Jude Law's advice to his sons: "Don't do that"
One look in to the deep blue of Jude Law's eyes as he talks about his young sons it's clear, he couldn't be more different than his role as the brash and unfiltered Dom Hemingway.
The 41-year-old better known for his good looks and Oscar-nominated acting chops, openly talked about his off-screen role as dad when he sat down with AOL.com.
When asked what advice he would give to his younger self, Law explains he's being given the chance to dispense his wisdom everyday as a father. "Well, I suppose I'm kind of doing that," says Law. "I've got a 17-year-old son and an 11-year-old son so I'm going through that at the moment. A lot of it is 'don't do it!' You know, life's an interesting thing, isn't it? You only get to where you get to from learning to get up from falling down, making mistakes and... I'm explaining all of this as a father watching your sons. You can't always catch them. Otherwise they won't learn."
Law's character in his new film "Dom Hemingway" is also a father, but perhaps the kind of father you'd never want. The two-time Oscar nominee who's known for more playful and suave characters like Dickie Greenleaf in "The Talented Mr. Ripley" flipped the script on fans of his pretty persona and went full on gritty as the brash and unapologetic wise-cracking safecracker, Dom Hemingway.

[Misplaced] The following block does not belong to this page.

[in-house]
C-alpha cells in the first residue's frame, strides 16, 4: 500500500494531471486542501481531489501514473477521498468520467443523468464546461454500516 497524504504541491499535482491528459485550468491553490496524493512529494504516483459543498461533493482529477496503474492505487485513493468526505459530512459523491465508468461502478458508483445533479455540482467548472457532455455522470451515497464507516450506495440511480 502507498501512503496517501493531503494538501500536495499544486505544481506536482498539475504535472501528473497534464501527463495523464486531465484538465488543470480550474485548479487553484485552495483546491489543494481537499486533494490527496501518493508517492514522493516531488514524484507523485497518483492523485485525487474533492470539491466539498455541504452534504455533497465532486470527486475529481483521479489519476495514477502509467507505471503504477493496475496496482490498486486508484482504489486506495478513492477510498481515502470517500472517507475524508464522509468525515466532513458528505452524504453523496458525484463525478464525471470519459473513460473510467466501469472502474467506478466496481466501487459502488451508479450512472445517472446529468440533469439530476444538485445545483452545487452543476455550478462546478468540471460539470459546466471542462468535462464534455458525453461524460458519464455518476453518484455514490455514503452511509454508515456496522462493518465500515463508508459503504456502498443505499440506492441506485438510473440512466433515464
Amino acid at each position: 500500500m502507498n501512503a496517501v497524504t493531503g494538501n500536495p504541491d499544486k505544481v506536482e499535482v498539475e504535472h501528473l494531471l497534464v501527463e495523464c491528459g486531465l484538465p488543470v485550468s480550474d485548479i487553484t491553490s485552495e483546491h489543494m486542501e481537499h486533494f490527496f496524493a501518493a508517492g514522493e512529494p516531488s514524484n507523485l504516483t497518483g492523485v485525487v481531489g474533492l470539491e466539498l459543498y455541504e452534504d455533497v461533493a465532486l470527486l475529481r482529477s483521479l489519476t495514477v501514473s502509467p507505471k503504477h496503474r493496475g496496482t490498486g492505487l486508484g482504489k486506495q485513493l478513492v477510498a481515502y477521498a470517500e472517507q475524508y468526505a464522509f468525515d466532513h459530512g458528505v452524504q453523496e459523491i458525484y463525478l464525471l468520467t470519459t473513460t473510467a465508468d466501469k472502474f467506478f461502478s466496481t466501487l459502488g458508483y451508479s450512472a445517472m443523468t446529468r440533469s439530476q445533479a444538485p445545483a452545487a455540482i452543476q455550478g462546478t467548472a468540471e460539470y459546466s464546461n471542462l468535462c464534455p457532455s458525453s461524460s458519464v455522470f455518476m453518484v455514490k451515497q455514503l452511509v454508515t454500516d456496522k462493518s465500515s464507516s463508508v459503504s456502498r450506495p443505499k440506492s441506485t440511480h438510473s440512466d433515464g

The normally svelte Law gained 20-pounds to play the part and tells AOL.com that the role was too unattractive to turn down. "He's a damaged gem," says Law, "He's a human car crash. You want to sell that. You want people to buy that lived-in experience that he projects."
The film begins with Hemingway finishing up 12 years in prison, a sacrifice he made for his boss while aiming for a huge payout. The hard-partying, smoke-sucking, paunchy, profane, soliloquy-spewing character left Law feeling satisfied artistically, but physically spent. "The worst part was probably towards the end of the filming," explains Law. "He had to look like he'd gone to seed and that he had lived a life where he had obviously been in fights, lived life to the excess in kind of all its glory. So, I had gone on this really unhealthy diet of just a lot of bad food and smoking a lot. I mean, he smokes nearly throughout the whole film. And drinking too much and, I mean, I just didn't feel very healthy."
So how did he feel when he had to strut his heavier frame about in the buff throughout the film? With a smirk, Law says he took a professional approach to his nakedness. "The opening scene of this film is very, very, explicit... I had this idea that that should be the first scene we shoot. And it felt like setting the bar at a certain level, that if I could stroll on to set naked and do this scene on the first day, the crew would kind of understand the liberation of playing Dom Hemingway."
To catch the "liberation" of Jude Law and his striking monologues in this film, be sure to catch his extreme and unreal performance as "Dom Hemingway" when the film opens on April 2nd.